Mr. Heath: In the hon. Gentleman's slightly perverse logic, a sensible point is trying to emerge.
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Had he succeeded in defeating the programme motion before the House yesterday, the previous programme motions would still have held and the Committee would have had to finish its considerations at 4.45 this afternoon.
Mr. Wilshire: That is giving in to the inevitable. As I said on Tuesday—I will not repeat it because it is on the record and you will say that I cannot make the same speech twice, Mr. Cook—that is exactly the problem that the Liberal Democrats are regularly faced with. They bow to the inevitable or change their policy from one day to the next.
Guillotines are wrong in principle. We made the argument on Tuesday, and the Government have had to accept that they are wrong. Who knows how much time will be needed? The Government are defeated on a Tuesday and instead of replacing the amount of time lost on Tuesday, they immediately concede that they were wrong in their original guillotine. They have said, ''We have lost time. We'll give you your time back and we'll give you more.''
Sir Teddy Taylor: That point is terribly important for the future and for democracy. Is my hon. Friend saying that when we have the next Conservative Government, which may well come quite soon, we shall never impose a guillotine on anything? As someone who has fought hard on some European issues and found my speeches contracted, I would say that it is a wonderful new policy and a great breakthrough for democracy. I hope that my hon. Friend will confirm that no future Conservative Government will ever impose a guillotine. That would be a great triumph for democracy, and make me feel that my time had been well spent.
Mr. Wilshire: Policy on these matters is made by the leader of the party. I am sure that when we have a new leader, my hon. Friend will ask what his policy is on such matters. The only thing I can say at the moment is that the hon. Gentleman and the Committee know what I believe to be right. I have been on these Committees over the past 17 years, and I can remember often being lectured by Labour Members on the inequities of guillotines, because they never believed in them. Lo and behold, they are now the arch users of them.
Pete Wishart (North Tayside): This part of the popular front stands firm on the issue of guillotine motions. We shall support the hon. Gentleman in the Division. We also oppose guillotine motions as a matter of principle, unless we see a compelling reason why it should be put in place. He can rely on my support.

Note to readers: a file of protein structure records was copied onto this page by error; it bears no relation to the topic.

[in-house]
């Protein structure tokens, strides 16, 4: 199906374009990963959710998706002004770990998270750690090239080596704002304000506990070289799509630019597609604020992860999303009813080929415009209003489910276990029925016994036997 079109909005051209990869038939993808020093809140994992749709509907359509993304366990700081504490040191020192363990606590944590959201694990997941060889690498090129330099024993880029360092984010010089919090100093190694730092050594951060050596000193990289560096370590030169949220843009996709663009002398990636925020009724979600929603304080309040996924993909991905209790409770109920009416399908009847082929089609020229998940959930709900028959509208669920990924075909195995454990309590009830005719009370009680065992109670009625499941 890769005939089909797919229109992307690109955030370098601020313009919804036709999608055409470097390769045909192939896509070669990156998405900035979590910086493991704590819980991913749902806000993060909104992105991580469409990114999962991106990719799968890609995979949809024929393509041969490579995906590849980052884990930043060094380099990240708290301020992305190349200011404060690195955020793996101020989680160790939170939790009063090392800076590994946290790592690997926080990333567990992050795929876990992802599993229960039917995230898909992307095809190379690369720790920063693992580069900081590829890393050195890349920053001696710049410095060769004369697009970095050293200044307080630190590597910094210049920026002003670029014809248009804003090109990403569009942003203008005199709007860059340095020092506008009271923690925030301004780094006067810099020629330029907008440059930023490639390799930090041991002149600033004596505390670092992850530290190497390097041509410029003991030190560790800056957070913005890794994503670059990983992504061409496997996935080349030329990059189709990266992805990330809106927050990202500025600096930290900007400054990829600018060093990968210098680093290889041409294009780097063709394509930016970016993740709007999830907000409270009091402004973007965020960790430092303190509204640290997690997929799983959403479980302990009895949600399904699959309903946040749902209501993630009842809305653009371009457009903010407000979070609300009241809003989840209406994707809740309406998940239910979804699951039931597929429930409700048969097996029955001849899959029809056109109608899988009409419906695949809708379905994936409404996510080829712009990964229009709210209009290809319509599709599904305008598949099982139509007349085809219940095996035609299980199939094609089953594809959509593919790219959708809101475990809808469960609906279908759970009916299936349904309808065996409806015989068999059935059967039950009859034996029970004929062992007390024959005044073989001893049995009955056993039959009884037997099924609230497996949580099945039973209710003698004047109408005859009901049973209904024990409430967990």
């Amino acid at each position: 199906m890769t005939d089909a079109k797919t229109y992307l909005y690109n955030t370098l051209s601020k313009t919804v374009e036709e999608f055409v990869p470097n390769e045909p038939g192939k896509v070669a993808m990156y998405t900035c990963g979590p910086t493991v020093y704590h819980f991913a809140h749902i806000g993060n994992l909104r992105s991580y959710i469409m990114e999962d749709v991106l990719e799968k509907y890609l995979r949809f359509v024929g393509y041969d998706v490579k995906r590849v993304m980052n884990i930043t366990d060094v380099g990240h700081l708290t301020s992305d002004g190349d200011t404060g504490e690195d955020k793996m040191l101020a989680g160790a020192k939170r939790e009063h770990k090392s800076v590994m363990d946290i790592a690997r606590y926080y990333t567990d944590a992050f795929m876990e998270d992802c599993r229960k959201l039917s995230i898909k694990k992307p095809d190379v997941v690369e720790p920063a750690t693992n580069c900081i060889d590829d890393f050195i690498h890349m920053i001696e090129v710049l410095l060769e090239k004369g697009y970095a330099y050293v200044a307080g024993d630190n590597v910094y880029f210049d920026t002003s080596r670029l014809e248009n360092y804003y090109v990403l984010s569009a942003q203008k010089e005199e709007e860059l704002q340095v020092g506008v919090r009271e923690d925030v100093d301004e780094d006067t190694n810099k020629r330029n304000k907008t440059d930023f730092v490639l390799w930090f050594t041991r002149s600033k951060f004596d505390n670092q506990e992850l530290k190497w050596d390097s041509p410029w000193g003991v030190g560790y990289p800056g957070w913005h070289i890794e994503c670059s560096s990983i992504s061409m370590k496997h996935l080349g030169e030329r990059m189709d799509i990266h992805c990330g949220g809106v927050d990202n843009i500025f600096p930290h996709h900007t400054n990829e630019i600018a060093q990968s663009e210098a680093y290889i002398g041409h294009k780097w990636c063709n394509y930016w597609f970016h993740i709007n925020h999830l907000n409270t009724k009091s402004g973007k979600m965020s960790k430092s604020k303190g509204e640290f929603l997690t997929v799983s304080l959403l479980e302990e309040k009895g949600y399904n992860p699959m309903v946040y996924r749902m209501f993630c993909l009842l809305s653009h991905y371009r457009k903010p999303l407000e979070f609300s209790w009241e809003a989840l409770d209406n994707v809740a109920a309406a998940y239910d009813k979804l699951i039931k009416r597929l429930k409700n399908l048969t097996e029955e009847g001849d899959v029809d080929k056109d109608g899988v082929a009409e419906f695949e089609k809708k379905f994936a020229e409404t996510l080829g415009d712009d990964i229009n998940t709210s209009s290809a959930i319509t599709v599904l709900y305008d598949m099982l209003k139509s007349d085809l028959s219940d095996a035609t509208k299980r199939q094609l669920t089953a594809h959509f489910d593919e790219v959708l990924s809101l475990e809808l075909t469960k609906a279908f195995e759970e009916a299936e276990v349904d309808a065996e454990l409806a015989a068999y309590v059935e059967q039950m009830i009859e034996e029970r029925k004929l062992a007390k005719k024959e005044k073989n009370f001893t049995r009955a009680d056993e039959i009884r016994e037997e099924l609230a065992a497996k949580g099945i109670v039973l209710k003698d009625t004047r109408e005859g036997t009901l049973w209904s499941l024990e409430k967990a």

Mr. Wilshire: That is music to my ears. The hon. Gentleman may or may not know that I have a soft spot for the SNP—[Interruption.] There is a far better reason for that than party politics. When pairing was allowed, my pair was a member of the SNP, so I have a soft spot for the party and fond memories.
Despite what the hon. Member for Somerton and Frome says, I believe that guillotine motions are wrong in principle.
Sir Teddy Taylor: Is my hon. Friend standing?
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Mr. Wilshire: My hon. Friend the Member for Old Bexley and Sidcup (Derek Conway) said that his poodle might be standing. If there were to be a contest, the hon. Gentleman's poodle would do far better than I would. Even if I were proposed, I would not find a seconder, so I am not standing.
In principle, guillotines are wrong. It prejudges what will happen in the Committee. We do not know at the outset what issues will emerge. We do not know what mistakes we shall find in the drafting. From my experience of other Committees, there is usually at least one. We do not know what the debates will yield. How can we say at the beginning that we need four sittings? My opposite number thought that four sittings were enough. We were never told why, and I pointed out that I was against that, but four sittings it was. Immediately we had trouble, we were offered more. The principle that there is not enough time is already established. The reason why I shall vote against the motion is that I have no confidence that the new number of sittings is adequate. On that basis, the principle must be upheld. If Labour Members believe in democracy and proper scrutiny of the Government of the day—of any political persuasion—they will vote with us.
The Committee divided: Ayes 11, Noes 6.
Division No. 2]
Drew, Mr. David
Harris, Mr. Tom
Heath, Mr. David
Lazarowicz, Mr. Mark
Leslie, Mr. Christopher
Taylor, Ms Dari
Turner, Mr. Neil
Blunt, Mr. Crispin
Duncan, Mr. Peter
Hawkins, Mr. Nick
Taylor, Sir Teddy
Wilshire, Mr. David
Question accordingly agreed to.
Mr. Wilshire: On a point of order, I have been told off many times for taking off my jacket before the Chair has given me permission to do so. That is what I wanted to ask you, Mr. Cook. I have suffered for half an hour.
The Chairman: I accept the implied rebuke. Two hon. Members have pre-empted the event, but I am pleased that the female members of the fraternity have not set such a bad example. Hon. Members may divest themselves of their upper garments if they feel uncomfortable. We have enjoyed some fun, but we must get on to the real meat of our business.